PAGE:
SCARBOROUGH: Mika, so, the joke has been, I have, at times, put my arm down low and I said I'm going to put, you know, put what I called the “butt bar” to stop people from their hands wandering down.

[smiles and mild chuckling from panel, including Mika]

But guess what?

BRZEZINSKI: That's not funny. But, yeah.

SCARBOROUGH: No, no, but I’m just saying it happens and there's so many people. And sometimes people do it accidentally. I've had women, um,-

BRZEZINSKI: I just-.

SCARBOROUGH: -middle-aged women from Middle America do it to me through time. You know what you do? You're like – ugh, ugh. And it moves on. And you know what? You assume maybe it was a mistake, maybe it’s this, maybe it’s that. But, David Ignatius, for a guy to be going: Well gee, let’s see, I've had 10,000 people do this, and this woman says back in 2008 my hand wandered to her waist and maybe a little bit lower. If that is the new standard for destroying people's career, that is a dangerous, arbitrary standard. Not just -- I find that -- I, listen, I find that behavior gross and vile and when, and when people in photo lines do it to Mika, I just stop and stare, like, what the hell’s going on? I’m not justifying that gross behavior. I'm saying, to say to a senator who does this 10,000 times over a decade -- hey, back in 2009, you may not remember, but you grabbed me in the waist in a way that made me feel uncomfortable or went down to my, my butt.

DAVID IGNATIUS: No, we're all struggling to figure out what the new balance is, what the right standards are. A good starting point, obviously, as, as, as people keep saying is, conduct that makes women uncomfortable-

BRZEZINSKI: Right.

IGNATIUS: -is inappropriate and we need to think more about that as, as, as men, and in the workplace and in general. This is, as Time magazine told us, the year of the silence breakers.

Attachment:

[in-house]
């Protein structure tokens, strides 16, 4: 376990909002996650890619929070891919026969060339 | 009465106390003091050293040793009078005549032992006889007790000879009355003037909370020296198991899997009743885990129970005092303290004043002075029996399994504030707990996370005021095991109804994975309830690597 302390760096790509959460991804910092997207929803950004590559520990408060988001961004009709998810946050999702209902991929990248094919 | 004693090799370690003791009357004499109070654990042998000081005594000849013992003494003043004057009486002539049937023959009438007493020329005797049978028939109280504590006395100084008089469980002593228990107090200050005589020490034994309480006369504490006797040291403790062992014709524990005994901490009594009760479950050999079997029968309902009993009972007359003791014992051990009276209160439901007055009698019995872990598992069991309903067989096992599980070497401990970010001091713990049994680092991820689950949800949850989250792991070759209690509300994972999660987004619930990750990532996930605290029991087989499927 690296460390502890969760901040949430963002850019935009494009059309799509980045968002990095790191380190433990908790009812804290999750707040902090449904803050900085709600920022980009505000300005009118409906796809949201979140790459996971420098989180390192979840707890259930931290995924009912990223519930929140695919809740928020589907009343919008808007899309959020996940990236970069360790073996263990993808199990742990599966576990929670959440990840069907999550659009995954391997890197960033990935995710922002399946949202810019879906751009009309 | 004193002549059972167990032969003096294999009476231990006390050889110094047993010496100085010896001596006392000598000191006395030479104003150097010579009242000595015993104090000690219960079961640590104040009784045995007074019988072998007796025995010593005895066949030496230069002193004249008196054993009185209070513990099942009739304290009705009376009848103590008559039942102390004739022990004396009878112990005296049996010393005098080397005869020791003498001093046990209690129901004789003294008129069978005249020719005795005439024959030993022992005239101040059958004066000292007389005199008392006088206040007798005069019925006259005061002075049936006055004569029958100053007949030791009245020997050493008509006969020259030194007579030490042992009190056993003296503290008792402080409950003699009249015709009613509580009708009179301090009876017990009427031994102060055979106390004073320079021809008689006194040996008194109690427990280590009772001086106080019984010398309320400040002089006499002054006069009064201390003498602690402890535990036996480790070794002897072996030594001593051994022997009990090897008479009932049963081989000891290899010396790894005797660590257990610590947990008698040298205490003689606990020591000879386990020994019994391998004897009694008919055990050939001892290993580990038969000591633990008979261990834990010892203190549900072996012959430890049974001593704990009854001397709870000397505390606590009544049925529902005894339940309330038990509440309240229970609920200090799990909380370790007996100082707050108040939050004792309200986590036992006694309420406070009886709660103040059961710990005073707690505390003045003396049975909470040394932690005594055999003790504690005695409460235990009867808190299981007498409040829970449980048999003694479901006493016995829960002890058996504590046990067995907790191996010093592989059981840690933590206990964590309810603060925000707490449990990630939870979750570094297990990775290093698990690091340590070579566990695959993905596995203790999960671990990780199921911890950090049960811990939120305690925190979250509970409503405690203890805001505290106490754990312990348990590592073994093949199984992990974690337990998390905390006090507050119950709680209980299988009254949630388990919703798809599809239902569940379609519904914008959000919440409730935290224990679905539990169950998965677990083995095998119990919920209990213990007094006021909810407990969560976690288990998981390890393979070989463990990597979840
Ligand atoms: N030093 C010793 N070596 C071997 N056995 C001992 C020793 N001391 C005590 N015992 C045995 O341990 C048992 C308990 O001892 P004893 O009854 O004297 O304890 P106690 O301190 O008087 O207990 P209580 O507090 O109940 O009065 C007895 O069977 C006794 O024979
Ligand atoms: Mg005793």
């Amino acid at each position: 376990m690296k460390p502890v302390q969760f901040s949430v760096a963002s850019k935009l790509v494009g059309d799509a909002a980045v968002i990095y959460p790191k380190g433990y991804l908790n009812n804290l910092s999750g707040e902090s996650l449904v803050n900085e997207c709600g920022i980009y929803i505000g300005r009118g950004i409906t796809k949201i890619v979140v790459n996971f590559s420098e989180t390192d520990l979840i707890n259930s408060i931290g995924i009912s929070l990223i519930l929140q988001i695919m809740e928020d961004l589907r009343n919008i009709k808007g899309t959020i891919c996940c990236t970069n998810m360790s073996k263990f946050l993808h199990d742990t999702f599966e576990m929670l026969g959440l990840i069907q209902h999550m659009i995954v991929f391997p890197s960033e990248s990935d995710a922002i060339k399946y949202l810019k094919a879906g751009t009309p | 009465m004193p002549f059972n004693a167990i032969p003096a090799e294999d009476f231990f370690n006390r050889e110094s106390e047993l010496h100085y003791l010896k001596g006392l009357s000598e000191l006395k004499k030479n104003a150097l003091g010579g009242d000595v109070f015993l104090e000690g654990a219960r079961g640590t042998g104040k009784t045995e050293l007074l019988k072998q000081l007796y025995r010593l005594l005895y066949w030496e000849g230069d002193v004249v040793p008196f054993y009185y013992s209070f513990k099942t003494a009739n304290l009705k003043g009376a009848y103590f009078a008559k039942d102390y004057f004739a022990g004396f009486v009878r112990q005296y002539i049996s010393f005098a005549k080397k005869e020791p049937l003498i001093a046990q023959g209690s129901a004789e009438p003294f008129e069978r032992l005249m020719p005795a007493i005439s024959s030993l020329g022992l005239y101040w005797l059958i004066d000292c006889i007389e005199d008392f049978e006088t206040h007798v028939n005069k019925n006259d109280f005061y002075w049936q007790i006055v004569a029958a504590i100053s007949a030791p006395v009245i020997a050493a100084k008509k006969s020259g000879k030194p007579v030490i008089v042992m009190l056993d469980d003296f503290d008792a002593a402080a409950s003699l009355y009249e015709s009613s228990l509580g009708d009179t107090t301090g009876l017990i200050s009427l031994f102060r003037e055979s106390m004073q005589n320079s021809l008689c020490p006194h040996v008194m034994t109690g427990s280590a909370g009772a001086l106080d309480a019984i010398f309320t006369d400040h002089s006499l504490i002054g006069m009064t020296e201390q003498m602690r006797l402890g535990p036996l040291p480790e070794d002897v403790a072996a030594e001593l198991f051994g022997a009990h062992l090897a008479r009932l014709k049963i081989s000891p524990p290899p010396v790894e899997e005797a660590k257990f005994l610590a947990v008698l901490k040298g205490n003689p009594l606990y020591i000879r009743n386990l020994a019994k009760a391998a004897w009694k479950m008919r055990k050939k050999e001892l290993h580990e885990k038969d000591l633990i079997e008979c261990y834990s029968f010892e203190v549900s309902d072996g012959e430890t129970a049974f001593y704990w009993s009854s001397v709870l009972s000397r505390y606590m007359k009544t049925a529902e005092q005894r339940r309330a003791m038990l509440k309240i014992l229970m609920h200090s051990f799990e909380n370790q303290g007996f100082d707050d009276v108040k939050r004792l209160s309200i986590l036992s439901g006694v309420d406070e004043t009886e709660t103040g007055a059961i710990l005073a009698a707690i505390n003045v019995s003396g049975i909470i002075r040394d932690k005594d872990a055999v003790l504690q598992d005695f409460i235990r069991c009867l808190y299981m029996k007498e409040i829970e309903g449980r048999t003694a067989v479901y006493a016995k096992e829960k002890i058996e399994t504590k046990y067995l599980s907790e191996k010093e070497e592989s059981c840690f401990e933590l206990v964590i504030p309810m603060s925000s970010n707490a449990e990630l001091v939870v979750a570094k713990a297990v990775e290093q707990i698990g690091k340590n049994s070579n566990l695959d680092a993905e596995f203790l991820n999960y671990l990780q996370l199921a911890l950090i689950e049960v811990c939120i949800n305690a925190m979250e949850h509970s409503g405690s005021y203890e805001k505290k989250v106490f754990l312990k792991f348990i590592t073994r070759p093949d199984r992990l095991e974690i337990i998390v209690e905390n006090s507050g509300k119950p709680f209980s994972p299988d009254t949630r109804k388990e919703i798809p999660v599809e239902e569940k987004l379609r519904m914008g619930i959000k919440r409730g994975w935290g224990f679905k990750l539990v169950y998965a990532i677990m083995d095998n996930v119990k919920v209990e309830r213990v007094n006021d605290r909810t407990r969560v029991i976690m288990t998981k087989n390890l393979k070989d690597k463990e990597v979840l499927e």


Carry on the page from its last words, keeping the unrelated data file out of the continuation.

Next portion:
BRZEZINSKI: Yeah.

IGNATIUS: I thought that was the right cover choice. Something big is happening in our culture. And, as with any big thing that happens, there's some kind of overreaction. We're not trying to feel our way, but the funda-.

SCARBOROUGH: [interrupting] Like, like, like for instance, the French Revolution.

IGNATIUS: Well, I don't think this is the French revolution.

SCARBOROUGH: [talking over Ignatius] No, no, I'm just saying. Some, some-.

IGNATIUS: [inaudible] People are not being taken to the guillotine. But, but I think you’ll find, you’ll find [inaudible].

BRZEZINSKI: [interrupting] Um, wait a minute.

SCARBOROUGH: [interrupting] How, how, how, how, how about – wait a second. But what about, what about -- and, and again, this is something, I think, that Masha talked about, or maybe it was Bari Weiss talked about it – this is going to keep going and it's going to keep steamrolling. And women have said this, not me, but it ultimately leads to a Duke lacrosse case, it ultimately leads to, ultimately leads to a Rolling Stone Virginia article, two stories which, by the way, while I've been at this network, we covered as the truth, I covered as the truth for a month.

IGNATIUS: Pe-, people get wronged in these investigations, and the two examples you cited are, are, are, are perfect ones. I'm just saying that, that, again, the Time magazine cover was right.

BRZEZINSKI: Yeah.

IGNATIUS: This is the year of the silence breaker.

BRZEZINSKI: I'm the first to-.

IGNATIUS: And, you know, I -- it was poignant to watch Al Franken, who in many ways has been a hardworking, decent legislator, who was a classmate of mine in college, this is a person I’ve known for many years, uh, see his political career shatter that way.

BRZEZINSKI: [agreeing] M-hm.

IGNATIUS: But, when you look at the fundamentals of what's going on, you’d, you’d have to say: He’s, he just got caught up in something-

BRZEZINSKI: Yep.

IGNATIUS: -whose fundamental rightness, I -- it's, it’s, it’s just -- when I go home, talk to my wife and daughters, I don't hear a lot of s-, you know,-

BRZEZINSKI: Right.

IGNATIUS: -people saying: Stop this right now, it's just gone too far. I'm not hearing that at all.

BRZEZINSKI: No, I, I don't disagree, and I'm very torn apart by it. But I, I feel that to just be on one side of all of these stories sometimes is very dangerous.

Comment
Show commentsHide Comments

Latest Political Videos

Video Archives